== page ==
This community opinion was contributed by community member Gloria Willoughby. The opinions expressed do not necessarily represent BenitoLink or other affiliated contributors.
Sleep becomes a privilege not a right.
That is the only possible conclusion you can draw from the illogical school schedule. You know the typical angsty teenager stereotype? I get it, a good share of it is existential and just a phase, yet I bet it wouldn’t be as bad if kids could have a proper sleep according to their natural sleep patterns. In teenage kids, these patterns shift to falling asleep and getting up later. Yet we force them to get up even earlier than before, just because they are old enough to wait for a school bus in dark hours of the morning. Plus we want to squeeze sports sections later in the day after school is over.
All is well, yet contrary to popular beliefs, sleep patterns are not something you can train. We can force our kids to get up early and send them off to bed at 9 p.m., but it won’t make early birds of them. It will make them miserable. And if you struggle with an unruly and moody teenager that does not make you happier, does it?
Their social group changes
Transition to another social environment usually brings anxiety even for extroverted children who are eager to meet new kids. You move to another place, your child’s BFF’s family move, they change schools for some other reason – all this means changes. New people, new company. Kids are anxious to fit in, they want to be popular or at least not to be an outcast.
Parents, on the other hand, dread the proverbial “wrong company”, especially when our teens seem to do everything contrary to our wishes. As they grow and we become “uncool”, everything we taught them becomes obsolete. Not only they stop listening to us, they sometimes start acting contrary to common sense and take risks just for a peer validation.
Academic load is ridiculous
“Are they kidding me or have I enlisted my child in a school for young geniuses by mistake?” you might ask yourself as you help to write a research paper or solve an equation together with your youngster. Is it me or school used to be less complicated back in a yore? Anyway, when your desperate offspring comes to you for advice and tips, you feel lost, puzzled, and powerless. Yet you do not show it. You exercise some old-fashioned grit and carefully study the textbooks, and as your panic grows, you calm yourself with Marge Simpson’s mantra “I just have to stay one lesson ahead of the kid”.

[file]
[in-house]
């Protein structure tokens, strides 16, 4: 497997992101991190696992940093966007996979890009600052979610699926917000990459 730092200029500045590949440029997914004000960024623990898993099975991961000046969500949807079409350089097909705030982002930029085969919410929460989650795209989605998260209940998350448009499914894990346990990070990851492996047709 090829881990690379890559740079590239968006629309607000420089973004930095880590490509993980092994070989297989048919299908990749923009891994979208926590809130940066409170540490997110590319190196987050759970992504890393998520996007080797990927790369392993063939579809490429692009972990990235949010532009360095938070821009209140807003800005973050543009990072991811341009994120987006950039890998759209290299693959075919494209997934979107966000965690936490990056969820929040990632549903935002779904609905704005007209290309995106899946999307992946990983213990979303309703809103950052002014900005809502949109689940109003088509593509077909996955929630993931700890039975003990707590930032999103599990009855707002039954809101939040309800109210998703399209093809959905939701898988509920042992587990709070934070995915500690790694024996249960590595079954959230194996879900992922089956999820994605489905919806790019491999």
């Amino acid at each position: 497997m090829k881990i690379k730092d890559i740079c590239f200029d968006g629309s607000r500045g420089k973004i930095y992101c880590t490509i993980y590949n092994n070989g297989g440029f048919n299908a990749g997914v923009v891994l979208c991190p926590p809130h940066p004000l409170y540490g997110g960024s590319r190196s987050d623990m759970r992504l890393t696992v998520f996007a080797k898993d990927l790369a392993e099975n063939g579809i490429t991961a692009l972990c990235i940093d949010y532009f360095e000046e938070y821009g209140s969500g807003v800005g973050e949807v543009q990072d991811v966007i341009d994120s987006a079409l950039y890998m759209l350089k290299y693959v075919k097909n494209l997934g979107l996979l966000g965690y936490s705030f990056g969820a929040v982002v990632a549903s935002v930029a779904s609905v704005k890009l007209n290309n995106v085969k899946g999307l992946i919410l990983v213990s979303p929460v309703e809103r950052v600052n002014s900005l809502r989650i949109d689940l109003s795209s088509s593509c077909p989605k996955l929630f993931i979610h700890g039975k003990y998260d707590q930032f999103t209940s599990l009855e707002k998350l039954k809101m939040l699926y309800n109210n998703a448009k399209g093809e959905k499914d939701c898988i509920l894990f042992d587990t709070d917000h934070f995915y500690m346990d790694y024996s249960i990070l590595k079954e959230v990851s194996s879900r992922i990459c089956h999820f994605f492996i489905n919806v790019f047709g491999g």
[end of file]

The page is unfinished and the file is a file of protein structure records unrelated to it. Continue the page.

Still, even if you manage to explain the tricky topic to your child (or better still understand it yourself!), your heart is still aching because you see how overwhelmed she is. If you add some extracurricular activities – sports, art sections, hobby clubs, what is left? Sometimes it seems that educators live in an alternative universe where the day is 36 hours long. This would explain how they expect an average child attend classes, do the homework, participate in school events, play, dream, contemplate life, and have a good night sleep – all with slow and mindful meals thrown somewhere in between.
Shopping is an ordeal
We have many dress code absurdity gems in school regulations (I still fail to see why bandanas were okay back in my days but aren’t appropriate for our kids anymore). We have some brilliant reactions from San Benito High School students who made a countrywide splash last year calling out sexist norms for dress code enforcement that primarily targets girls. Unfortunately, things do not change fast enough. Girls still get detentions for ridiculous reasons. Pro and con dress code debates seem endless.
Anyway, even with the dress codes that are logical and humane, shopping for clothes with a teenager can be a grueling undertaking. Your kid wants to look effortlessly cool. As in “I look cool because I am cool, not because I try to look cool. I don’t care a dime what I look”. That’s the theory.
In reality, it means pondering over a print on a backpack for two hours straight. It means that a T-shirt that would have been okay otherwise, becomes uncool when your mom notices it first and suggests it for you. (What mom likes is not cool by definition, at least every teen knows as much.) It means not wearing the boots you have spent two weekends shopping for because someone else has already shown up in those at school before you did and you are not a copycat. That’s just a tip of an iceberg but you get the idea.
Anyone with older kids, does it get better when they are in college?
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